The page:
Project description:Transcription factors (TFs) often work cooperatively, where the binding of one TF to DNA enhances the binding affinity of a second TF to a nearby location. Such cooperative binding is important for activating gene expression from promoters and enhancers in both prokaryotic and eukaryotic cells. Existing methods to detect cooperative binding of a TF pair rely on analyzing the sequence that is bound. We propose a method that uses, instead, only ChIP-seq peak intensities and an expectation maximization (CPI-EM) algorithm. We validate our method using ChIP-seq data from cells where one of a pair of TFs under consideration has been genetically knocked out. Our algorithm relies on our observation that cooperative TF-TF binding is correlated with weak binding of one of the TFs, which we demonstrate in a variety of cell types, including E. coli, S. cerevisiae and M. musculus cells. We show that this method performs significantly better than a predictor based only on the ChIP-seq peak distance of the TFs under consideration. This suggests that peak intensities contain information that can help detect the cooperative binding of a TF pair. CPI-EM also outperforms an existing sequence-based algorithm in detecting cooperative binding. The CPI-EM algorithm is available at https://github.com/vishakad/cpi-em.
Project description:Post-translational modification (PTM) of transcriptional factors and chromatin remodelling proteins is recognized as a major mechanism by which transcriptional regulation occurs. Chromatin immunoprecipitation (ChIP) in combination with high-throughput sequencing (ChIP-seq) is being applied as a gold standard when studying the genome-wide binding sites of transcription factor (TFs). This has greatly improved our understanding of protein-DNA interactions on a genomic-wide scale. However, current ChIP-seq peak calling tools are not sufficiently sensitive and are unable to simultaneously identify post-translational modified TFs based on ChIP-seq analysis; this is largely due to the wide-spread presence of multiple modified TFs. Using SUMO-1 modification as an example; we describe here an improved approach that allows the simultaneous identification of the particular genomic binding regions of all TFs with SUMO-1 modification.Traditional peak calling methods are inadequate when identifying multiple TF binding sites that involve long genomic regions and therefore we designed a ChIP-seq processing pipeline for the detection of peaks via a combinatorial fusion method. Then, we annotate the peaks with known transcription factor binding sites (TFBS) using the Transfac Matrix Database (v7.0), which predicts potential SUMOylated TFs. Next, the peak calling result was further analyzed based on the promoter proximity, TFBS annotation, a literature review, and was validated by ChIP-real-time quantitative PCR (qPCR) and ChIP-reChIP real-time qPCR. The results show clearly that SUMOylated TFs are able to be pinpointed using our pipeline.A methodology is presented that analyzes SUMO-1 ChIP-seq patterns and predicts related TFs. Our analysis uses three peak calling tools. The fusion of these different tools increases the precision of the peak calling results. TFBS annotation method is able to predict potential SUMOylated TFs. Here, we offer a new approach that enhances ChIP-seq data analysis and allows the identification of multiple SUMOylated TF binding sites simultaneously, which can then be utilized for other functional PTM binding site prediction in future.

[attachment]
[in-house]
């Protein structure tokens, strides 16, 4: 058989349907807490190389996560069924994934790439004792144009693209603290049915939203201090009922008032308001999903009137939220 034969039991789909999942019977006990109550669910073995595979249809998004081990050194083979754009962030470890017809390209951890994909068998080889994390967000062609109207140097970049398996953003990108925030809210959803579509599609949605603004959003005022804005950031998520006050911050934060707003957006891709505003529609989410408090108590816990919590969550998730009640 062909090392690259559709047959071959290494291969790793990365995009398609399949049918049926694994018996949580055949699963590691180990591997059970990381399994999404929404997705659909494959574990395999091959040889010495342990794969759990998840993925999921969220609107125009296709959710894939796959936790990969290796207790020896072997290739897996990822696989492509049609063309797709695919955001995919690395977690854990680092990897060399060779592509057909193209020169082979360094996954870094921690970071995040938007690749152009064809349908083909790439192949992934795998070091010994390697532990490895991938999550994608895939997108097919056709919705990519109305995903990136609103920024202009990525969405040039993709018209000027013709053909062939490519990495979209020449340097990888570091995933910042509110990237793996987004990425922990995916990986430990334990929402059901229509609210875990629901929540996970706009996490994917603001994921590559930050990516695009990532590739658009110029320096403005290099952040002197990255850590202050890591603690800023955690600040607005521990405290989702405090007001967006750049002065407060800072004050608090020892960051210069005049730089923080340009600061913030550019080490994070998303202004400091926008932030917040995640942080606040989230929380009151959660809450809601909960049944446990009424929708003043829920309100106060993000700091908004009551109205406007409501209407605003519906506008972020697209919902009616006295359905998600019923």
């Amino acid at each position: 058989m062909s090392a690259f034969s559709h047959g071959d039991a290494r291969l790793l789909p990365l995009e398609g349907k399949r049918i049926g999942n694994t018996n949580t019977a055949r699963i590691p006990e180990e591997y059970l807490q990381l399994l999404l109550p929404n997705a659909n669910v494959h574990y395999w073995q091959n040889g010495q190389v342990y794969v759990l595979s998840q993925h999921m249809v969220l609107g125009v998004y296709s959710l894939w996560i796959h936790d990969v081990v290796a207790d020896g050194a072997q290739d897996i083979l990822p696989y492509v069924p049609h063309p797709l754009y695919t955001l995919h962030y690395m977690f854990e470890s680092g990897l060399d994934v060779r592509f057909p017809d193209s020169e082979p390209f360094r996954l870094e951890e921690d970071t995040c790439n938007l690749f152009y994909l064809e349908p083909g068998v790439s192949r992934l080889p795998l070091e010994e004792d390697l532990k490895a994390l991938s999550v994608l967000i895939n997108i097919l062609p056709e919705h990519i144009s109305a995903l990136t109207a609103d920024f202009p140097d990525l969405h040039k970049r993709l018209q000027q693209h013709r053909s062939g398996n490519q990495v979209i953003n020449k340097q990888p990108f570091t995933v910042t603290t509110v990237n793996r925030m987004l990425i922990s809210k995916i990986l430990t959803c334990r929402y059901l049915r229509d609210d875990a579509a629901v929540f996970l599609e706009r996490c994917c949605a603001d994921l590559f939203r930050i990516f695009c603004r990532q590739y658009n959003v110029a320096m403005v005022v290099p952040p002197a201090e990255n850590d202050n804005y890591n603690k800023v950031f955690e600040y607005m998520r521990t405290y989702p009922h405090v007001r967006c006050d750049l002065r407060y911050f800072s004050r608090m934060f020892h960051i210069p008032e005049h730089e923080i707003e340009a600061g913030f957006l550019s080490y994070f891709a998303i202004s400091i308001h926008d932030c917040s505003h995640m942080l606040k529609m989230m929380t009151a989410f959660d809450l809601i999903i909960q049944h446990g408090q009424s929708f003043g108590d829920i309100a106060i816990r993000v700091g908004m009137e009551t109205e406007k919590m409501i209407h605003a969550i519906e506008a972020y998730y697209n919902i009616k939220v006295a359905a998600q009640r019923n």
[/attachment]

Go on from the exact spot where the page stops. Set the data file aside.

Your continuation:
Project description:We describe a novel computational approach to identify transcription factors (TFs) that are candidate regulators in a human cell type of interest. Our approach involves integrating cell type-specific expression quantitative trait locus (eQTL) data and TF data from chromatin immunoprecipitation-to-tag-sequencing (ChIP-seq) experiments in cell lines. To test the method, we used eQTL data from human monocytes in order to screen for TFs. Using a list of known monocyte-regulating TFs, we tested the hypothesis that the binding sites of cell type-specific TF regulators would be concentrated in the vicinity of monocyte eQTLs. For each of 397 ChIP-seq data sets, we obtained an enrichment ratio for the number of ChIP-seq peaks that are located within monocyte eQTLs. We ranked ChIP-seq data sets according to their statistical significances for eQTL overlap, and from this ranking, we observed that monocyte-regulating TFs are more highly ranked than would be expected by chance. We identified 27 TFs that had significant monocyte enrichment scores and mapped them into a protein interaction network. Our analysis uncovered two novel candidate monocyte-regulating TFs, BCLAF1 and SIN3A. Our approach is an efficient method to identify candidate TFs that can be used for any cell/tissue type for which eQTL data are available.